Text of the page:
I like Great Sand Dunes for lots of reasons. I feel like it’s a little oasis tucked in behind the mountain range – that first wall of the Rockies that you see after driving across endless flatness from Ohio – an escape from heat and humidity at 8000+ feet elevation. It has the exotic dunes of a desert as well as 13,000+ ft snow-capped mountains that look just like mountains should. It also seems to be the quietest park in the lower 48. It’s just neat, cool (temp), and just right for me.

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On my last cross-country drive – returning to Arizona after various exploits in Maine and Ohio – I stopped at the Dunes to try to make some tintype photographs. I’d done some landscapes back in Maine and West Virginia, and was eager to make photographs of The West using the process as it would have been photographed long ago. The Sand Dunes were to be my first (but, as it turned out, only) stop on that trip.

There’s more to that story, but to the point of this story: at the end of my visit to the park last November I took the tins that I made into the Visitor Center to show the rangers what I’d been up to. They thought it was cool, and I had a nice chat with them before getting on the road back home.

A few days later I got an email from one of those rangers. He explained that 2016 was the Centennial, that as part of the celebration the park was having a few artists come in to give demonstrations and workshops, and he asked if I’d like to be one of the visiting artists. It’s an understatement to say that that was a very nice email to receive and I was quite the happy camper. (There might have been shouting and giddy silly dancing around the apartment.)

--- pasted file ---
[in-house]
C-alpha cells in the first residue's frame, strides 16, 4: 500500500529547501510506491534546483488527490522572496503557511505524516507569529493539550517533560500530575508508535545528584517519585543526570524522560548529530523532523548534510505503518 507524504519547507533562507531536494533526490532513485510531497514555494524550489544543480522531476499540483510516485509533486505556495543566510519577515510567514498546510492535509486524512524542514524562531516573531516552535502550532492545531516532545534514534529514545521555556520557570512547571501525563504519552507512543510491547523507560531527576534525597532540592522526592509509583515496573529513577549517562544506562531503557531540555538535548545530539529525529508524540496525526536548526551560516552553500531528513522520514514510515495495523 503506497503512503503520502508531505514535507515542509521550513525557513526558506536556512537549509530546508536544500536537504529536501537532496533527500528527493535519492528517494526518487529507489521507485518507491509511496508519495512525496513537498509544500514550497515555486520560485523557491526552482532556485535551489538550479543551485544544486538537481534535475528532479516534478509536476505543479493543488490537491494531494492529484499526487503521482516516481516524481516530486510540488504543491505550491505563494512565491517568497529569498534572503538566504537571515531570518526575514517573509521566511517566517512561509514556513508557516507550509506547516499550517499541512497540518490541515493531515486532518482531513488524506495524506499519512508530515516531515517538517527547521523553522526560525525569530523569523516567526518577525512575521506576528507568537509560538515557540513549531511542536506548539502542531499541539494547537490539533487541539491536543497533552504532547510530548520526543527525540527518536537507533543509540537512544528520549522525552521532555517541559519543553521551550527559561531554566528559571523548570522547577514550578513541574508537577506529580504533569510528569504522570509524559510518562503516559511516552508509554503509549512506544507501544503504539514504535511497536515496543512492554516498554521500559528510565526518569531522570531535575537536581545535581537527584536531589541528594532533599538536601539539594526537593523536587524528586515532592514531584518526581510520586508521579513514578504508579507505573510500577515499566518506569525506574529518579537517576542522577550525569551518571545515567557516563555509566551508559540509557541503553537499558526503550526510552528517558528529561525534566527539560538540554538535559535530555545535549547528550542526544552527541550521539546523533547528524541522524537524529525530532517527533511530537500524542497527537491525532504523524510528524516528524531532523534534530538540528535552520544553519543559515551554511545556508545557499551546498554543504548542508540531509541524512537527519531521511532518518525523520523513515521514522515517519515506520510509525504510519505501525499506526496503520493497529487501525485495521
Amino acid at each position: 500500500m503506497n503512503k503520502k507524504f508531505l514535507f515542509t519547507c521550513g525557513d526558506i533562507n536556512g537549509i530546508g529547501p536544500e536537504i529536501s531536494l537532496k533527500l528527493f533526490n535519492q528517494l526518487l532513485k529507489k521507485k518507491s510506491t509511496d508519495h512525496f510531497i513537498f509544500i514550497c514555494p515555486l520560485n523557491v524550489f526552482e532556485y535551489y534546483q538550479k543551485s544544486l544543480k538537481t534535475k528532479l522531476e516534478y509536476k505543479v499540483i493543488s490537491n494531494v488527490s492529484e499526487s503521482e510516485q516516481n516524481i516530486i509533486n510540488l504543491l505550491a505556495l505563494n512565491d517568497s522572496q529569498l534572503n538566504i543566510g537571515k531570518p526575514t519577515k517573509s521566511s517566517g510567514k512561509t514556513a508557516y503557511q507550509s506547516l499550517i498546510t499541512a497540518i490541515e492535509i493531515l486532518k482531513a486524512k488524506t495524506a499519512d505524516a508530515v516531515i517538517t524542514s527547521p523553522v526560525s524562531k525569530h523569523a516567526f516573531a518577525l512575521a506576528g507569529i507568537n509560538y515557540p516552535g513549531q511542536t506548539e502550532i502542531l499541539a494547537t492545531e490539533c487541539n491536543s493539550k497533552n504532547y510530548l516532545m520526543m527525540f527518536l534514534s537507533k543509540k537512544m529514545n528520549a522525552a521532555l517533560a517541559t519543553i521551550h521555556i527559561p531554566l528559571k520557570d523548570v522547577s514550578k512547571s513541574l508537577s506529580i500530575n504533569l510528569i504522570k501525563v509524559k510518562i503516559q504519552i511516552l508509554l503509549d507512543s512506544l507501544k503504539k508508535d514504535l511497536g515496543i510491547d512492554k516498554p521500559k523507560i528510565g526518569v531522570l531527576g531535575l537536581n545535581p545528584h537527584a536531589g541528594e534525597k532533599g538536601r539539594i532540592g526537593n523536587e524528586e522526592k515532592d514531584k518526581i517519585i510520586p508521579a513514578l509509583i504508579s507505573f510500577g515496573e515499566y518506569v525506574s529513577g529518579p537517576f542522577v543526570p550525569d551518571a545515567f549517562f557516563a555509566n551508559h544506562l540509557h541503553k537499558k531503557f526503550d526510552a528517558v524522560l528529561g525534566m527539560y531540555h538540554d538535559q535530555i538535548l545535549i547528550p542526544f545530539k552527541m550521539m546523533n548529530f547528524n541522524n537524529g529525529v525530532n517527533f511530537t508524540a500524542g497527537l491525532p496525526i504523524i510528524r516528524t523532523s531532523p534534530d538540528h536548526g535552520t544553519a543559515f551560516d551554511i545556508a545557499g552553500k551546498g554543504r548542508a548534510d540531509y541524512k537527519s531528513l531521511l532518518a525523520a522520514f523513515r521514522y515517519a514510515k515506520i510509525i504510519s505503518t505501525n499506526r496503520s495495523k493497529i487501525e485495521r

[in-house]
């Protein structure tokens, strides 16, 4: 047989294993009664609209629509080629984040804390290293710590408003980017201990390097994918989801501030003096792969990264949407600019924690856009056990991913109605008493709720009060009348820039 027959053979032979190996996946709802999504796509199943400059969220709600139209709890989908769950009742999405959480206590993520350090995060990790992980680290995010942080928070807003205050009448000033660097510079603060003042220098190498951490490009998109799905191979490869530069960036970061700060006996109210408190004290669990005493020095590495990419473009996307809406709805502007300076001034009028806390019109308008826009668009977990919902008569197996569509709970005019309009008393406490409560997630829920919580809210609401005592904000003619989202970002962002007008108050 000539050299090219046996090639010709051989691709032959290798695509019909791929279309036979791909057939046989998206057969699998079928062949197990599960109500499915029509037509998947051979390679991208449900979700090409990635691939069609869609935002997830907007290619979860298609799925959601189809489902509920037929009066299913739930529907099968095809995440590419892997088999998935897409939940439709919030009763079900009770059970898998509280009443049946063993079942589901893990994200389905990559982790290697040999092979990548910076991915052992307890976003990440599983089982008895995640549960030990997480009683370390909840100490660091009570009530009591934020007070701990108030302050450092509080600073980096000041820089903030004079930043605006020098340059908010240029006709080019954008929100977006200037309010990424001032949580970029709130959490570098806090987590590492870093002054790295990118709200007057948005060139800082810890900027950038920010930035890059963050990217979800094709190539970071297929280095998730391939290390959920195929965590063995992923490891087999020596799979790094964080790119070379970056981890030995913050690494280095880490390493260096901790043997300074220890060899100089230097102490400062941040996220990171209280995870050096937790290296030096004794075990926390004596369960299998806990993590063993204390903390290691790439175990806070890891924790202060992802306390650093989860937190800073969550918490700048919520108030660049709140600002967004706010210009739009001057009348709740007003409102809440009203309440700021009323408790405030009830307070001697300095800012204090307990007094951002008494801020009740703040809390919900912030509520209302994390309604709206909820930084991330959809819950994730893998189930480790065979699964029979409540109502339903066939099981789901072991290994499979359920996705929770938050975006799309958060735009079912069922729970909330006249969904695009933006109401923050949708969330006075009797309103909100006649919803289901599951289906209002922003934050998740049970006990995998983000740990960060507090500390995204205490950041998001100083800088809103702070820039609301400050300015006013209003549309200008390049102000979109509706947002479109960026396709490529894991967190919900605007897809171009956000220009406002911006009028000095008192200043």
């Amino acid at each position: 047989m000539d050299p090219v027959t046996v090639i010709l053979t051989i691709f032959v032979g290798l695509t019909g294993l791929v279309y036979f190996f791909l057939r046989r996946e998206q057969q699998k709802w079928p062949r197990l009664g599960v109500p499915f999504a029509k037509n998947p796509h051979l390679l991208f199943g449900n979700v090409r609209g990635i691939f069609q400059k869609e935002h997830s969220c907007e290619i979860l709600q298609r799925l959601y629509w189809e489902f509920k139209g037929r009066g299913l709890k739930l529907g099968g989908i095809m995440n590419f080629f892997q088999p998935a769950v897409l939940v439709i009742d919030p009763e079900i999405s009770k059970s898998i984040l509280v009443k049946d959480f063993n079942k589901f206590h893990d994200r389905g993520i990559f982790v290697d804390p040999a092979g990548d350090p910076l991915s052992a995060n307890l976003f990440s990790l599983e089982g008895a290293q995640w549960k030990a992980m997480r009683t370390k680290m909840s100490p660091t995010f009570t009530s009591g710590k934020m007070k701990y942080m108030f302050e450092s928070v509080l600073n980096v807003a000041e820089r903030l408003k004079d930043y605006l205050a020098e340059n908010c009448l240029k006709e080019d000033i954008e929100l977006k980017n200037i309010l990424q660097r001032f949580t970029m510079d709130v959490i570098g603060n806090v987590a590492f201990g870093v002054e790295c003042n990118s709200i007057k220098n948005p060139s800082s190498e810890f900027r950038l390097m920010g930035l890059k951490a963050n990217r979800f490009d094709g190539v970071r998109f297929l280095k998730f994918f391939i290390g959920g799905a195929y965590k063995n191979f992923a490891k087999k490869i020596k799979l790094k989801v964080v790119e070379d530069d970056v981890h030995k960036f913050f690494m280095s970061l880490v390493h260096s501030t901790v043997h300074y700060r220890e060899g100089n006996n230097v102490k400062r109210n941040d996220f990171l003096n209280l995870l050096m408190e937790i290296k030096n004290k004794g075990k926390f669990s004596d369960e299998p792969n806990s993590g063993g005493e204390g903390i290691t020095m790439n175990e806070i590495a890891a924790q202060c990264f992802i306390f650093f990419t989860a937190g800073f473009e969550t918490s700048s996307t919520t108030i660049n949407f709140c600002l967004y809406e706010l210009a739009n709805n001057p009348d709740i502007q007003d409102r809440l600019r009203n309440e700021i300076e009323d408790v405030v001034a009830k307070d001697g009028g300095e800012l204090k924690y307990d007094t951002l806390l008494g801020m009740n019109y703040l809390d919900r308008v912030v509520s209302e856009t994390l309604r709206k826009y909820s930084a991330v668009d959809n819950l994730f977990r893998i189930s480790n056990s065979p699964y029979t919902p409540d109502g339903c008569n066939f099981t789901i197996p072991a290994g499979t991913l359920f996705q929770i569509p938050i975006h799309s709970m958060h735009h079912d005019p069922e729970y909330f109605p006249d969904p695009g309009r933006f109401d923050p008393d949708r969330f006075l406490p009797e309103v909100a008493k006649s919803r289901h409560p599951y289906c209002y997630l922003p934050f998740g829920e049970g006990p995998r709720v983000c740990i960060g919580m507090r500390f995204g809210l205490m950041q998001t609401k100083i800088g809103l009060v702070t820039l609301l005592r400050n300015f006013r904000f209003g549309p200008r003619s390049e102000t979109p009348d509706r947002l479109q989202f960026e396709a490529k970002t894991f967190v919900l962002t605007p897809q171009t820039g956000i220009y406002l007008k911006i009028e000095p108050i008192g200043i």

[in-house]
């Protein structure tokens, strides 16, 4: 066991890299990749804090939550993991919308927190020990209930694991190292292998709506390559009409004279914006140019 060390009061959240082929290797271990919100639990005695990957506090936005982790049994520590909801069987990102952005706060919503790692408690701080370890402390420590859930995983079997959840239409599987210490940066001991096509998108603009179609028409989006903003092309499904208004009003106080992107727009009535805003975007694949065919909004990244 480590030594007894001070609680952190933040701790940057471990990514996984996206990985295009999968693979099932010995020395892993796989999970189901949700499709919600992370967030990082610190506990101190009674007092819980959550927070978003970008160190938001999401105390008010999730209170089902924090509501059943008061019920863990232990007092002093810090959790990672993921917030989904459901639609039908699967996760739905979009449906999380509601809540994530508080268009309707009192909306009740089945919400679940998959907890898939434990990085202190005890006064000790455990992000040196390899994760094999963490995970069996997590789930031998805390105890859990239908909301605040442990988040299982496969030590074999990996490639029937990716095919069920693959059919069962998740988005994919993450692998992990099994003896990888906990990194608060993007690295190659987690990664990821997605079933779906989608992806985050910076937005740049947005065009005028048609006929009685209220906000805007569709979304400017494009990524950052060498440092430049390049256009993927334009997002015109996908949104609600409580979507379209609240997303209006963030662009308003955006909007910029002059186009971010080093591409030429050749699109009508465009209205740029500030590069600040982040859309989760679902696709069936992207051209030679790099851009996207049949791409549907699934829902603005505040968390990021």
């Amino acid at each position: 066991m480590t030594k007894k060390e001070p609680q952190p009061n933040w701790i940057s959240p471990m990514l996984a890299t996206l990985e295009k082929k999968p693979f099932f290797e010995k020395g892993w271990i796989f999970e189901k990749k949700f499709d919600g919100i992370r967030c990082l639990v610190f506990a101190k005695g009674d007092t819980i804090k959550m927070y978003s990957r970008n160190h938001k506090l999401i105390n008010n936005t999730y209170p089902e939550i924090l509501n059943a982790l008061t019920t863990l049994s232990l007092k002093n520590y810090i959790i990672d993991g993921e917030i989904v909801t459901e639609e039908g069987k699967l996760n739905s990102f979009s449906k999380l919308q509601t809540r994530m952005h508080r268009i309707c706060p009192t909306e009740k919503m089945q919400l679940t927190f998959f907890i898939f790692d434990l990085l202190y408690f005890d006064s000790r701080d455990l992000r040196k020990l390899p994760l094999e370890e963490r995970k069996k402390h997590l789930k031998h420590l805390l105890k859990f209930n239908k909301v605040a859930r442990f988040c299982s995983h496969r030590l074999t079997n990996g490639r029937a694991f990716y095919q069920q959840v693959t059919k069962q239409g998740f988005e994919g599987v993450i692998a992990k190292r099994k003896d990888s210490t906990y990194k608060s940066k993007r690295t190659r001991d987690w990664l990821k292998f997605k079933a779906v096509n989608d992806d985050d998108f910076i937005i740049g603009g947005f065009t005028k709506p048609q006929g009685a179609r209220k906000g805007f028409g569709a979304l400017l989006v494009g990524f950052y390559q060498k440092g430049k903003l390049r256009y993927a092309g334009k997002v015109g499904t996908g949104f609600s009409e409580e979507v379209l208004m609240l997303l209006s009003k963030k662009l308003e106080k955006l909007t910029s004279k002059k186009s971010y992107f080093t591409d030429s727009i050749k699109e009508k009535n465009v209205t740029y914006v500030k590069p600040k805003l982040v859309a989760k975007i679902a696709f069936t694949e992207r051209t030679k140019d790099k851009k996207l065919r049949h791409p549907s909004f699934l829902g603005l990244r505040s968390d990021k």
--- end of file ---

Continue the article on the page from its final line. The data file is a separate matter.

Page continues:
So, on Saturday, October 15th, I will be making tintypes and answering questions from park visitors about the process. Then on Sunday, October 16th, I will do my best to shepherd seven students through the process of making one of their own. It’s going to be crazy, exciting, possibly freezing, and definitely fun.

Here’s more information on Great Sand Dunes National Park and Preserve’s events calendar (look down near the bottom at October).

Please help me spread the word and let me know if you have any questions. I realize coming to this event is hugely impractical for nearly everyone I know, but I did want to get the word out, as I am honored to be a part of the celebration and to be associated with the National Parks!

3 Responses to Tintype Workshop: Great Sand Dunes National Park

  1. ruthmaroscher says:

    I do get a thrill from reading About and seeing the results of your adventures If you are not recording these for future reports articles books. Etc. your mom might have need to encourage you to do that! I know I am pushy and I am pretty confident that you are following a straight and narrow path set by your parents. Of course you get to ignore this whole thing and do as you wish. Hugs r

  2. Mark Dawson says:

    I try to write this all down somewhere for some future…something. :-) It was one of the reasons for doing this online journal (as well as long emails and a paper journal and…chats and Facebook and… I guess my documented memories are pretty fractured.

  3. Pingback: The Nomadic Frog Blog » Archive » Great Sand Dunes Centennial Tintype Weekend